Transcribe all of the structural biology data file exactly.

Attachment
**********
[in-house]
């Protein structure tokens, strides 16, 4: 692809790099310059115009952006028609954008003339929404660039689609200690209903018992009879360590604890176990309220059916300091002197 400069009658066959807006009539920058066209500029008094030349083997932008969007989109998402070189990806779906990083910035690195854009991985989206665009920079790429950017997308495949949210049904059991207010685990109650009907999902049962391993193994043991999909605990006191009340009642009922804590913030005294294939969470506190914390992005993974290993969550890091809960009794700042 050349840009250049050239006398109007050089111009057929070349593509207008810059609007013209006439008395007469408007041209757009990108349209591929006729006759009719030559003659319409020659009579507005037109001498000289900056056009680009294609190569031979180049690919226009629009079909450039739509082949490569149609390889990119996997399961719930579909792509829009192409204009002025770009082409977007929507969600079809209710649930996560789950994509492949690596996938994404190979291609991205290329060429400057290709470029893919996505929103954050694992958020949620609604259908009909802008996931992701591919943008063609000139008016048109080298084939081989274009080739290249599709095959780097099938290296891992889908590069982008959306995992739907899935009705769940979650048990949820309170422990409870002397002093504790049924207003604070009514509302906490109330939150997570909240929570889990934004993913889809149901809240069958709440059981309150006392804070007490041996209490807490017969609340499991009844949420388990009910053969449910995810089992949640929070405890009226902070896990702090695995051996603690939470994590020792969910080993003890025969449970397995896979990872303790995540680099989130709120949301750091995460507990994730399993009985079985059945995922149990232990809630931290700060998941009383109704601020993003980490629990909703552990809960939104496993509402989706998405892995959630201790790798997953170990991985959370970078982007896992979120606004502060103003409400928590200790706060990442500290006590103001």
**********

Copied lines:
[in-house]
């Protein structure tokens, strides 16, 4: 692809790099310059115009952006028609954008003339929404660039689609200690209903018992009879360590604890176990309220059916300091002197 400069009658066959807006009539920058066209500029008094030349083997932008969007989109998402070189990806779906990083910035690195854009991985989206665009920079790429950017997308495949949210049904059991207010685990109650009907999902049962391993193994043991999909605990006191009340009642009922804590913030005294294939969470506190914390992005993974290993969550890091809960009794700042 050349840009250049050239006398109007050089111009057929070349593509207008810059609007013209006439008395007469408007041209757009990108349209591929006729006759009719030559003659319409020659009579507005037109001498000289900056056009680009294609190569031979180049690919226009629009079909450039739509082949490569149609390889990119996997399961719930579909792509829009192409204009002025770009082409977007929507969600079809209710649930996560789950994509492949690596996938994404190979291609991205290329060429400057290709470029893919996505929103954050694992958020949620609604259908009909802008996931992701591919943008063609000139008016048109080298084939081989274009080739290249599709095959780097099938290296891992889908590069982008959306995992739907899935009705769940979650048990949820309170422990409870002397002093504790049924207003604070009514509302906490109330939150997570909240929570889990934004993913889809149901809240069958709440059981309150006392804070007490041996209490807490017969609340499991009844949420388990009910053969449910995810089992949640929070405890009226902070896990702090695995051996603690939470994590020792969910080993003890025969449970397995896979990872303790995540680099989130709120949301750091995460507990994730399993009985079985059945995922149990232990809630931290700060998941009383109704601020993003980490629990909703552990809960939104496993509402989706998405892995959630201790790798997953170990991985959370970078982007896992979120606004502060103003409400928590200790706060990442500290006590103001």